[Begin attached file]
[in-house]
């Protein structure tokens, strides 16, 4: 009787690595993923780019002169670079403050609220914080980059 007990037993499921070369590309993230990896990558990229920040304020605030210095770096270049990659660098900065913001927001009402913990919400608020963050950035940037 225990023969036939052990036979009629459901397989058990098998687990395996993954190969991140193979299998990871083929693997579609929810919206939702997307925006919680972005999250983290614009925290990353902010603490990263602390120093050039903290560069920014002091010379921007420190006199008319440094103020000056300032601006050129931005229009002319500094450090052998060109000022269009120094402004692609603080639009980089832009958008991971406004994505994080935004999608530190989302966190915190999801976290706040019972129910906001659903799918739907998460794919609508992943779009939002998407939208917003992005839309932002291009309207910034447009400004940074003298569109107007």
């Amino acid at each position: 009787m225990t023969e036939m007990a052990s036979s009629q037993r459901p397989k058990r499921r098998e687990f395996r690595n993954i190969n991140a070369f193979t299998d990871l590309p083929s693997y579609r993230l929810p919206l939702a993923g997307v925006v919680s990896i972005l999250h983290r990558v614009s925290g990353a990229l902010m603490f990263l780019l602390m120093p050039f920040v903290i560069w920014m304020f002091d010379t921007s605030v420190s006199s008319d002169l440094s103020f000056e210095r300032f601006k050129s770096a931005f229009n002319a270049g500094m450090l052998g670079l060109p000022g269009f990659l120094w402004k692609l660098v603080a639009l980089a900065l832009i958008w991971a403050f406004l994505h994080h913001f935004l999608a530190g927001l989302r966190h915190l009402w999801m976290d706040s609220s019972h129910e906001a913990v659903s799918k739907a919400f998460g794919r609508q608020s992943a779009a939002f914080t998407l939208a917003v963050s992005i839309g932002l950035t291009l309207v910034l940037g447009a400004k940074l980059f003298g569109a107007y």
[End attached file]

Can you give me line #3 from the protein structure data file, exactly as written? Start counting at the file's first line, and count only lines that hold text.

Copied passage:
């Amino acid at each position: 009787m225990t023969e036939m007990a052990s036979s009629q037993r459901p397989k058990r499921r098998e687990f395996r690595n993954i190969n991140a070369f193979t299998d990871l590309p083929s693997y579609r993230l929810p919206l939702a993923g997307v925006v919680s990896i972005l999250h983290r990558v614009s925290g990353a990229l902010m603490f990263l780019l602390m120093p050039f920040v903290i560069w920014m304020f002091d010379t921007s605030v420190s006199s008319d002169l440094s103020f000056e210095r300032f601006k050129s770096a931005f229009n002319a270049g500094m450090l052998g670079l060109p000022g269009f990659l120094w402004k692609l660098v603080a639009l980089a900065l832009i958008w991971a403050f406004l994505h994080h913001f935004l999608a530190g927001l989302r966190h915190l009402w999801m976290d706040s609220s019972h129910e906001a913990v659903s799918k739907a919400f998460g794919r609508q608020s992943a779009a939002f914080t998407l939208a917003v963050s992005i839309g932002l950035t291009l309207v910034l940037g447009a400004k940074l980059f003298g569109a107007y």